If you think you’ll miss an important question on the phone due to nervousness or just because it is hard to remember everything – create a simple phone script to use when calling. Include some or all of the above questions and write out what you want to say. Use that phone script at least until you become comfortable talking to pastors on the phone.

4. Consider reaching some pastors via Facebook if you have a preexisting relationship with them.youve-got-mail-gif-tom-hanks-send

Some recent statistics I have seen within my organization have shown that pastors are checking their Facebook messages faster than they are their office phones. Be careful which pastors you ask over Facebook as Facebook often is a pastor’s personal space. For those pastors you already have relationship with, I wouldn’t hesitate to reach out via Facebook if you are having a hard time reaching them on the phone.

5. Make a Pastor’s Packet

Pastor’s packet are for churches, events, small groups, and great for emails and snail mail to pastors. They include information on yourself and the ministry you are working with. By the use of simple graphics and a good looking template, the Pastor’s Packet can show a level of professionalism that you want to have and that pastors will be looking for. Write it almost like a colorful resume. Here’s a simple outline:

Outline of a Pastor’s Packet:

Page 1: Color photo (include family if married) and our calling to ministry and your spiritual testimony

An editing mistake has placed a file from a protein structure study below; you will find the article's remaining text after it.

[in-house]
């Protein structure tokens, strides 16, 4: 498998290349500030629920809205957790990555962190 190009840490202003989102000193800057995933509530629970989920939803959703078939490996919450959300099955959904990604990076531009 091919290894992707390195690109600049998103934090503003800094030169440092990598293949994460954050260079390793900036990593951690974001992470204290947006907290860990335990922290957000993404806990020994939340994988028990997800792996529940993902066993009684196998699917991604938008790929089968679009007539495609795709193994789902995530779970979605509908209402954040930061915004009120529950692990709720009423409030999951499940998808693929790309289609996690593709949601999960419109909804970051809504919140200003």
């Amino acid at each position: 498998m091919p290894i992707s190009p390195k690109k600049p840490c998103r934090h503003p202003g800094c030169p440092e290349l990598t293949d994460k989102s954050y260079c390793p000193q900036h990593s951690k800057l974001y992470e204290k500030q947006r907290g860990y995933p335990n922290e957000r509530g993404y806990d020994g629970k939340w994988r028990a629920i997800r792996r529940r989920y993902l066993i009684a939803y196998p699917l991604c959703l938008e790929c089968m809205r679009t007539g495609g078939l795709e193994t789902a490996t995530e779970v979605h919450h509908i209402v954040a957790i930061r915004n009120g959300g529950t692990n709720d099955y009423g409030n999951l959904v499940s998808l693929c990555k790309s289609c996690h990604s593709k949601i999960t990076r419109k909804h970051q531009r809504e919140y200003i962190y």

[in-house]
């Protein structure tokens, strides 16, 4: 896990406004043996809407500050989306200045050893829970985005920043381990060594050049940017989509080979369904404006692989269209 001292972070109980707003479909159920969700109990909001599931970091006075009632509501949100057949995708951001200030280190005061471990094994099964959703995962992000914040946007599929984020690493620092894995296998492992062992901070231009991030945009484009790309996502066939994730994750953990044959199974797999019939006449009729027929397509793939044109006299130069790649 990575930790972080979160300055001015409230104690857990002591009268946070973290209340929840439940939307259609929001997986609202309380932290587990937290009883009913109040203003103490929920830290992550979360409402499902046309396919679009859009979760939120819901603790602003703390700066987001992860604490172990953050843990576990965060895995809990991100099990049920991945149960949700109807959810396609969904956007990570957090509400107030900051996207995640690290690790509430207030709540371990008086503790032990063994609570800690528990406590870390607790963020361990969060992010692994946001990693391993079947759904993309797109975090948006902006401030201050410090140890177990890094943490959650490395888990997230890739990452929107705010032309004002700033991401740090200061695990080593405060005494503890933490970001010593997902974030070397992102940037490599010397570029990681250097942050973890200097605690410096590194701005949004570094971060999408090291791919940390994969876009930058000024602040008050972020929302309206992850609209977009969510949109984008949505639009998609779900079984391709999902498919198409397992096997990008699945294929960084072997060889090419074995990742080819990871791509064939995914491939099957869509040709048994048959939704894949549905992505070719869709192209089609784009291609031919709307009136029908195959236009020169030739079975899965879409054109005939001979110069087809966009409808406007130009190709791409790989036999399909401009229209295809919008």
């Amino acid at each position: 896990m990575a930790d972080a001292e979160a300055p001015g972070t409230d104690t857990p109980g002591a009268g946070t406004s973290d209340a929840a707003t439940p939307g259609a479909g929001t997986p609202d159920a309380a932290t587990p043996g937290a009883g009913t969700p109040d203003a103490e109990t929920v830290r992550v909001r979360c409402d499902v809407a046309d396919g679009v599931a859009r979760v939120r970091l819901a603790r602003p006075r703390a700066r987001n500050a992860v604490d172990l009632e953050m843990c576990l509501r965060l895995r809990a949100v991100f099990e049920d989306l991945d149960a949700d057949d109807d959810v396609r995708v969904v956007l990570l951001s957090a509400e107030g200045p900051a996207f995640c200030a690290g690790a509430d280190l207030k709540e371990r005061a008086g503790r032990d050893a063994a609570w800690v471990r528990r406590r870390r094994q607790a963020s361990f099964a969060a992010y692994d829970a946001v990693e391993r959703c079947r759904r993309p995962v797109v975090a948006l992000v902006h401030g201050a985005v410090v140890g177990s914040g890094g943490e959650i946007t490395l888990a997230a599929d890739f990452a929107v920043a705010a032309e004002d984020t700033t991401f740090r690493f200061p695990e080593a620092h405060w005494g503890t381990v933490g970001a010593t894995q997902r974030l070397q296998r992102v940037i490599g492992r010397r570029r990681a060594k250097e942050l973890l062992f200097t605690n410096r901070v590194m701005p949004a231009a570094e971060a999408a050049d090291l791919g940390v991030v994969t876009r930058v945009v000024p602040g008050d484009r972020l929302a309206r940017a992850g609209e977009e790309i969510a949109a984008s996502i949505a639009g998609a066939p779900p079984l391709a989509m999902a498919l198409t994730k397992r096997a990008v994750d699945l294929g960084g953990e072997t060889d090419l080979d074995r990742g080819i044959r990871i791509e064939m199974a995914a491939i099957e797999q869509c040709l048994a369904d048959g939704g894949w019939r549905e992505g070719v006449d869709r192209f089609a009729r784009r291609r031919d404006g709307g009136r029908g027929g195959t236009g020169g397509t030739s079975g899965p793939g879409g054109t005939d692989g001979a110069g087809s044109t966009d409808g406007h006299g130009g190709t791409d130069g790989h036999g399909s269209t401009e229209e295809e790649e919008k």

Page 2-3: Ministry experience, education, and training

Page 2-3: Description of ministry target and problems you ministry attempts to solve

Page 3-4: Your ministry strategy and outcomes

Page 3-4: Financial explanation/appeal 

6. Don’t give up and don’t get discouraged!

Don’t give up in calling or seeking out pastors. It’s true, they are busy people and can sometimes be hard to get ahold of. Give them the benefit of the doubt though, generally their busyness is for a good reason. Be kind and gracious with pastors and never start to feel a sense of entitlement for their congregation’s commitment or for the pastor to even call you back. Always put the ball in your court when it comes to contacting a pastor, and always be kind.

Typically it may take upwards of 10-15 phone calls before you are able to reach a pastor. That’s okay, just stick with it and don’t give up.

Treat your time with churches and pastors as ministry, not as merely support raising. Seek ways to bring messages of hope, healing, and blessing to the church today. Ask the Holy Spirit for a special word for the pastor and congregation. Be ready to pray for anyone the Lord brings your way. Be the first to arrive and the last to leave.

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Remember in all of this: you are following God in your calling in a radical and dedicated way, and you are also ALREADY a minister in the body of Christ. Just by EXISTING you are inspiring and provoking (in a good way!). In this season you have the opportunity to inspire others in the body of Christ to follow the path God has called them to, whatever that looks like for them. Use the platform / coolness God has given you to inspire! And don’t forget to communicate your needs clearly and in an honoring way to the pastor and the body of Christ. Have fun out there, it’s a great experience to challenge and call the body of Christ to join in the Great Commission!